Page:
Note: This is an archived Handbook entry from 2012.
|Dates & Locations:|| |
This subject has the following teaching availabilities in 2012:April, Parkville - Taught on campus.
Timetable can be viewed here. For information about these dates, click here.
|Time Commitment:||Contact Hours: Total 24 hours (intensive) |
Total Time Commitment:
Total 120 hours
Must be enrolled in the Executive Master of Arts program
|Recommended Background Knowledge:||None|
|Non Allowed Subjects:||None|
|Core Participation Requirements:||
For the purposes of considering request for Reasonable Adjustments under the disability Standards for Education (Cwth 2005), and Students Experiencing Academic Disadvantage Policy, academic requirements for this subject are articulated in the Subject Description, Subject Objectives, Generic Skills and Assessment Requirements of this entry.The University is dedicated to provide support to those with special requirements. Further details on the disability support scheme can be found at the Disability Liaison Unit website: http://www.services.unimelb.edu.au/disability/
CoordinatorMr Andrew Alexandra
The Graduate School of Humanities & Social Sciences
Moral decision-making is a practical skill which we exercise many times a day confidently and accurately. Sometimes, however, we face situations of moral complexity or novelty, where it is not obvious what we should do. In this subject, we look at the ways in which moral theory can assist us to think about such situations, particularly as they arise in our working and organisational life. The subject will help students understand the nature of moral reasoning, and its application to a number of ethical issues which they are likely to encounter in their lives as students and workers. These issues may include the nature of the university, autonomy and paternalism, happiness, free speech in the (academic) workplace, personal and professional relationships, cross-cultural values, intellectual property, and privacy and confidentiality. We will also look at the ways in which ethics can be ‘designed in’ to organizations, occupations etc. through such devices as codes of ethics, and complaints and discipline systems. Case studies will provide a focus for reflective work: students will be encouraged to develop case studies from their own experience, and pursue their own interests in this subject.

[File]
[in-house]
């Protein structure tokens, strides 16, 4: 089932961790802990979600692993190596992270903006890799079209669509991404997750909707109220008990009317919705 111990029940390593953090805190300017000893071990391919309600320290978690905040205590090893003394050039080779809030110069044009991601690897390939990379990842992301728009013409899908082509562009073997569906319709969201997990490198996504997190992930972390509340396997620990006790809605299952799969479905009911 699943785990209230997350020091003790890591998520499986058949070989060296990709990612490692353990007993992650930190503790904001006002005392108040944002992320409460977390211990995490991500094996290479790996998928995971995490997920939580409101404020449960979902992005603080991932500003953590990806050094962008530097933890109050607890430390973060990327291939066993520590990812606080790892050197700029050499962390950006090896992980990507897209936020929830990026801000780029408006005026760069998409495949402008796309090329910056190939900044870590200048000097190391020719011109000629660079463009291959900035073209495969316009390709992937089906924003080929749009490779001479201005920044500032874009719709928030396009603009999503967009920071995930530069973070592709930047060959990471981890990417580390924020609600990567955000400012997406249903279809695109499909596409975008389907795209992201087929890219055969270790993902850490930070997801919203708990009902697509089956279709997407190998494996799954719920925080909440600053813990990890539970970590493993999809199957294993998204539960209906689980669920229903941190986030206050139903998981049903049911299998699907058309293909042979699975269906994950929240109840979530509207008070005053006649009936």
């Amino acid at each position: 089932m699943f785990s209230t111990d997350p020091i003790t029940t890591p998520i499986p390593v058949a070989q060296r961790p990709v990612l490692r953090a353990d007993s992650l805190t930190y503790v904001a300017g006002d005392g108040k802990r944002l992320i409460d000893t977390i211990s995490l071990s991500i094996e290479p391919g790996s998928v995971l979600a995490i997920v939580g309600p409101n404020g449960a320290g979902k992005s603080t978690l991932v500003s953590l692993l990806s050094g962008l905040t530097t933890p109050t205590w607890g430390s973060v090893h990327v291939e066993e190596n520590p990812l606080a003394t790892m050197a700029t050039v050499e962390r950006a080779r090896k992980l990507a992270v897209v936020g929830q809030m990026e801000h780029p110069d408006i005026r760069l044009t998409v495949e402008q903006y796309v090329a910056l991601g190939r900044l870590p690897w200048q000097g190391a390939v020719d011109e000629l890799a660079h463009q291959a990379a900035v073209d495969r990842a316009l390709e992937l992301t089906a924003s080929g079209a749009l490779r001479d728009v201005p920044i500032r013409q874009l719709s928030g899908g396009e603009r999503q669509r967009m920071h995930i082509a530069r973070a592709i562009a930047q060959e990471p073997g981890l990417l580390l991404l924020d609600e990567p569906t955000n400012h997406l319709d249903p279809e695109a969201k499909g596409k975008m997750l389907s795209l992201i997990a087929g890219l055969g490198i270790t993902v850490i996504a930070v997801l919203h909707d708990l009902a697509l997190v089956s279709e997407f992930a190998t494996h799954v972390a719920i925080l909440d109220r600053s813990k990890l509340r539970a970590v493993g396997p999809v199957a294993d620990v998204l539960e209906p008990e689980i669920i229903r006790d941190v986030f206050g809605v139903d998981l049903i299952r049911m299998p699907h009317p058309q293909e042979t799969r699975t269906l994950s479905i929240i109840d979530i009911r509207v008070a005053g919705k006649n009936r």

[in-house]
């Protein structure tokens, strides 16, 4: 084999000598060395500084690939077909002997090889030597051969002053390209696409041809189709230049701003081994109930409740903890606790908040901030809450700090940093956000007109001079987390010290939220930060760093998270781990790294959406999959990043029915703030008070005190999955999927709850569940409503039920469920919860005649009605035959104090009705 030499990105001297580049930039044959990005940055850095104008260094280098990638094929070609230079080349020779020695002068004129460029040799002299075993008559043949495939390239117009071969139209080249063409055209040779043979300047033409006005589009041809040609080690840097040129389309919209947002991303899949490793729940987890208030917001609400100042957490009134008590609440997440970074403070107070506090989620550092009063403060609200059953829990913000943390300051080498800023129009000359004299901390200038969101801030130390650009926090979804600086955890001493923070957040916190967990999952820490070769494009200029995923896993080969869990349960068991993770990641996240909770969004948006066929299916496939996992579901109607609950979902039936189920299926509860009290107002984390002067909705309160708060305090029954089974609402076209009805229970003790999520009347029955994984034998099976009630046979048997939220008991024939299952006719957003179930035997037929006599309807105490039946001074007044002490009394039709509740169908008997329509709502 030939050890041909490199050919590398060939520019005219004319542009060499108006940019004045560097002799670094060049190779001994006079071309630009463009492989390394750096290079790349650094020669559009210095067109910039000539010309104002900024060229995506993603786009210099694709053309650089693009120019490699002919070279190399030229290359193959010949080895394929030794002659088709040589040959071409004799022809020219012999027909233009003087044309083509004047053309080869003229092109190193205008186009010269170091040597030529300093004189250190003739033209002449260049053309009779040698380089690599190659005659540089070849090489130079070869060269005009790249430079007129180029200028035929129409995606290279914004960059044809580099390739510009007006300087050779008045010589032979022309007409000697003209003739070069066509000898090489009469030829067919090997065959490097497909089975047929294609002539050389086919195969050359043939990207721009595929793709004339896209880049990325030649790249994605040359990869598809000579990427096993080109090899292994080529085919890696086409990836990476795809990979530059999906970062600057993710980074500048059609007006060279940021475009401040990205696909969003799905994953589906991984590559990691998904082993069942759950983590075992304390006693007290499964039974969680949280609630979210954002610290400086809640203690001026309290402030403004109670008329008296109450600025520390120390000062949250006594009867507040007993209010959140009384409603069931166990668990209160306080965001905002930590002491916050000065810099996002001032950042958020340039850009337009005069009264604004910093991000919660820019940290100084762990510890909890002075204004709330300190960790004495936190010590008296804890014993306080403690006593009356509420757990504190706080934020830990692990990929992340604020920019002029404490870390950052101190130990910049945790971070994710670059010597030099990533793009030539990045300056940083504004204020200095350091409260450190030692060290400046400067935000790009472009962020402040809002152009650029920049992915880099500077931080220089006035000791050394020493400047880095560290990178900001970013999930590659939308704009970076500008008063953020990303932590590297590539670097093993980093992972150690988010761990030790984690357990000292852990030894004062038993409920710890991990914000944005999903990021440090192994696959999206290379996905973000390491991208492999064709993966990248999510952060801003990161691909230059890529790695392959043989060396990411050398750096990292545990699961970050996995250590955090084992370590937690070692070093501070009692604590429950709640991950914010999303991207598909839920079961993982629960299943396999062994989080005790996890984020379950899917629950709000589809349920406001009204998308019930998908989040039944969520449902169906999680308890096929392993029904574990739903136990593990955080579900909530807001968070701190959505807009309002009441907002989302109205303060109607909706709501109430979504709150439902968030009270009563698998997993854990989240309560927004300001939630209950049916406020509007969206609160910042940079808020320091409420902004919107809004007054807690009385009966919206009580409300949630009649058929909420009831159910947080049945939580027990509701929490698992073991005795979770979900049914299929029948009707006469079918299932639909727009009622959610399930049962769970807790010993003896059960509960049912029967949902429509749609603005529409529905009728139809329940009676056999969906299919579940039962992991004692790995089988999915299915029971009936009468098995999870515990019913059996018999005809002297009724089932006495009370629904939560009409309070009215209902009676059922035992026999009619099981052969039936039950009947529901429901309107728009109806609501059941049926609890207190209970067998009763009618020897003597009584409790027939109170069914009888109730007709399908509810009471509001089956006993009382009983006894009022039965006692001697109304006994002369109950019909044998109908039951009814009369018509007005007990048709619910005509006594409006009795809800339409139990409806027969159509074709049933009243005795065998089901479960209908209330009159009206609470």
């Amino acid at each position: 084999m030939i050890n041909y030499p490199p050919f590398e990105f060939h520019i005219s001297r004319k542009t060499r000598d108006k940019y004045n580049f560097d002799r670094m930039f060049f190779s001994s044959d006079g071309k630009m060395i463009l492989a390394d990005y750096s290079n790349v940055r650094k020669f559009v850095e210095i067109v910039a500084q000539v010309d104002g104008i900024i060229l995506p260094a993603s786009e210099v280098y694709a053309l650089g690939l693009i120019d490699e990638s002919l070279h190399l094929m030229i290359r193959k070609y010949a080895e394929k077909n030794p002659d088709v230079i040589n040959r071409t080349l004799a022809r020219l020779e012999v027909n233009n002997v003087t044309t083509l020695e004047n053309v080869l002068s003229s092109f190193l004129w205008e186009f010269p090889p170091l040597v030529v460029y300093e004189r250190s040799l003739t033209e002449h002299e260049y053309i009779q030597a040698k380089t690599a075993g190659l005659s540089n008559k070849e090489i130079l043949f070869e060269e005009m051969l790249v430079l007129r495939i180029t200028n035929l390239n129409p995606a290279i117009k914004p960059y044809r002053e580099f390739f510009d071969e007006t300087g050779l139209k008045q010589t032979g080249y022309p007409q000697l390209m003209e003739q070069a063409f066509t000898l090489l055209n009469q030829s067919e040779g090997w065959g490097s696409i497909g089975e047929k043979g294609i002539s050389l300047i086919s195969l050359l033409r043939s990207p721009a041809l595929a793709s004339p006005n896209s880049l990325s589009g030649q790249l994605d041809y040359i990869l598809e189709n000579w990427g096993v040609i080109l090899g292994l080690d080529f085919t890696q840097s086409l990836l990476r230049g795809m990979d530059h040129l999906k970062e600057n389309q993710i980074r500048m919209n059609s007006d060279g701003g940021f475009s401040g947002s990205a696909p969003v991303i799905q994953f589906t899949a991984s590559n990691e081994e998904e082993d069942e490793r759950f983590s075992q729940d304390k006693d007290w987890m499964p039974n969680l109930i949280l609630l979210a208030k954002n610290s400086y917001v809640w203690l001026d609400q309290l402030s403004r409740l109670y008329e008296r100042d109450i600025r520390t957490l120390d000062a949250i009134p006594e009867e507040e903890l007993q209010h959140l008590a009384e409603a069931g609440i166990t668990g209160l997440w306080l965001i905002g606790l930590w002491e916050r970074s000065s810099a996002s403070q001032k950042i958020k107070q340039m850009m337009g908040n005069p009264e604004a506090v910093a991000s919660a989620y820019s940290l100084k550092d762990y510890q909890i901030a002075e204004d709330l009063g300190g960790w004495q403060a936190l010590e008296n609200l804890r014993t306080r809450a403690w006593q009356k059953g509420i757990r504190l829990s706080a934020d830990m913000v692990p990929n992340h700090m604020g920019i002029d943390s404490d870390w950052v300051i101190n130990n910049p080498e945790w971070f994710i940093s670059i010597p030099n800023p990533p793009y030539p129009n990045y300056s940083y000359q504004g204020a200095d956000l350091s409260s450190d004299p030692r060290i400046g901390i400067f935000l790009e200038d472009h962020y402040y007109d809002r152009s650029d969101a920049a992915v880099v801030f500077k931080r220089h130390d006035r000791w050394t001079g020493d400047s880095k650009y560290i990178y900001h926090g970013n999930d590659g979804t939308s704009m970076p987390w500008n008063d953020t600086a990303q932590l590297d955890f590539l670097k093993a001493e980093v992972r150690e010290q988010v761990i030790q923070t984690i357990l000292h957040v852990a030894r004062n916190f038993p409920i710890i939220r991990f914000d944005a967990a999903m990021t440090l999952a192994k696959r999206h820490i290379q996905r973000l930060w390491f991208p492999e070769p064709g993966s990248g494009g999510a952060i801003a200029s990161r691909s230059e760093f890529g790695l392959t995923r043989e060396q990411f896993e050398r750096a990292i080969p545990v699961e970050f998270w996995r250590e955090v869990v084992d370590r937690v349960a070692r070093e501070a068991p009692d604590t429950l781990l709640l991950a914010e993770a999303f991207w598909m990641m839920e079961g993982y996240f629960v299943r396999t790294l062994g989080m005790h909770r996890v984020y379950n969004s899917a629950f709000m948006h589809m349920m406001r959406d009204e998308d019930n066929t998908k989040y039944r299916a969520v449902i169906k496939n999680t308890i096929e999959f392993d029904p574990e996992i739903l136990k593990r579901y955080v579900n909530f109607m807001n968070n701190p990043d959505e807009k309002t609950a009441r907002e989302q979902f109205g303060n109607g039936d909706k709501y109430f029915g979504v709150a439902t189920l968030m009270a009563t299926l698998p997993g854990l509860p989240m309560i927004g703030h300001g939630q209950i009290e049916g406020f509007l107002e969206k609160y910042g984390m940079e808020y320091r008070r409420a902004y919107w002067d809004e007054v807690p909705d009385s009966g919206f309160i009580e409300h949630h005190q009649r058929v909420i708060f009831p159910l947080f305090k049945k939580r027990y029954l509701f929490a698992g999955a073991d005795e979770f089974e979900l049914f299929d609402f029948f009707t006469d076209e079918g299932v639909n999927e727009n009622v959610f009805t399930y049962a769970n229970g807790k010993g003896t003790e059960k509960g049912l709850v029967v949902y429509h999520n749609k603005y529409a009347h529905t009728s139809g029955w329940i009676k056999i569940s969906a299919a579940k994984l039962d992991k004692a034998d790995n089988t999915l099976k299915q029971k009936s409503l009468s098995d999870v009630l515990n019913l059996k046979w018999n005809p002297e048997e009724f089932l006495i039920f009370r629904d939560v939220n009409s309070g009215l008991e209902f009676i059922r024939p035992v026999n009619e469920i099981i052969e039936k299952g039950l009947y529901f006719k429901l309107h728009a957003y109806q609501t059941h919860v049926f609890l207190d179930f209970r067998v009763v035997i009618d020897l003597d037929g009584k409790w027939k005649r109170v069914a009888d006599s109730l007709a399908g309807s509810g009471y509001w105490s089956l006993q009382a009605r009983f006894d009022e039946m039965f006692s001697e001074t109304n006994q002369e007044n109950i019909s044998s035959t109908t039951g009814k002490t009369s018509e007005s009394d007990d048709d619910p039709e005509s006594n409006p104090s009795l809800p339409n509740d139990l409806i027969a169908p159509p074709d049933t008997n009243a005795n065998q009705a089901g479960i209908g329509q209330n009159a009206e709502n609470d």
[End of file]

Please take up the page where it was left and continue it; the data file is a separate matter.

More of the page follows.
Students who successfully complete this subject should:
· Be familiar with key concepts and theoretical tools in ethics.
· Be able to apply these to the understanding of morally complex situations, including in their own working life.
· Be able to contribute in an informed and reasoned way to ethical debate about such situations.
1. One assignment based on assigned reading, 1250 words (25%) - due early-Semester
2. One case-study based assignment, 1250 words (25%) - due mid-Semester
3. One essay of 2,500 words (50%) - due end-Semester
Required text: Subject reading pack.
Andrew Alexandra and Seumas Miller Ethics in Practice: Moral Theory and the Professions Sydney: University of New South Wales Press, 2009.
Andrew Alexandra and Seumas Miller Integrity Systems for Occupational Groups Farnham: Ashgate, 2009.
Margaret Coady and Sidney Bloch Codes of Ethics and the Professions, Melbourne: MUP,1996.
Neil Levy Moral Relativism: A Short Introduction Oxford: Oneworld, 2002.
Mike Martin Meaningful Work: Rethinking Professional Ethics, New York: OUP, 2000.
Larry May The Socially Responsive Self: Social Theory and Professional Ethics, Chicago: University of Chicago Press,1996.
Justin Oakley and Dean Cocking Virtue ethics and professional roles. Melbourne: Cambridge University Press, 2002.
William Shaw and Vincent Barry Moral Issues in Business (8th ed.) Florence, KY: Wadsworth, 2001.
Dennis ThompsonRestoring Responsibility: Ethics in Government, Business, and HealthcareCambridge: Cambridge University Press, 2004.
Bernard Williams Morality: An Introduction to Ethics Cambridge: Cambridge University Press, 1993.
|Breadth Options:|| |
This subject is not available as a breadth subject.
|Fees Information:||Subject EFTSL, Level, Discipline & Census Date|
Students who successfully complete this subject should have:
· Displayed the ability to engage critically with academic theorising.
· Developed high-level skills in argument analysis and presentation.
· Developed skills in research and analysis that will enable them to undertake further independent research work of greater length and originality.
· Displayed the capacity for independent study.
|Links to further information:||http://graduate.arts.unimelb.edu.au/|
100 point program - full time over 12 months |
150 point program - full time over 18 months
200 point program - full time over 18 months
200 point program - full time over 24 months
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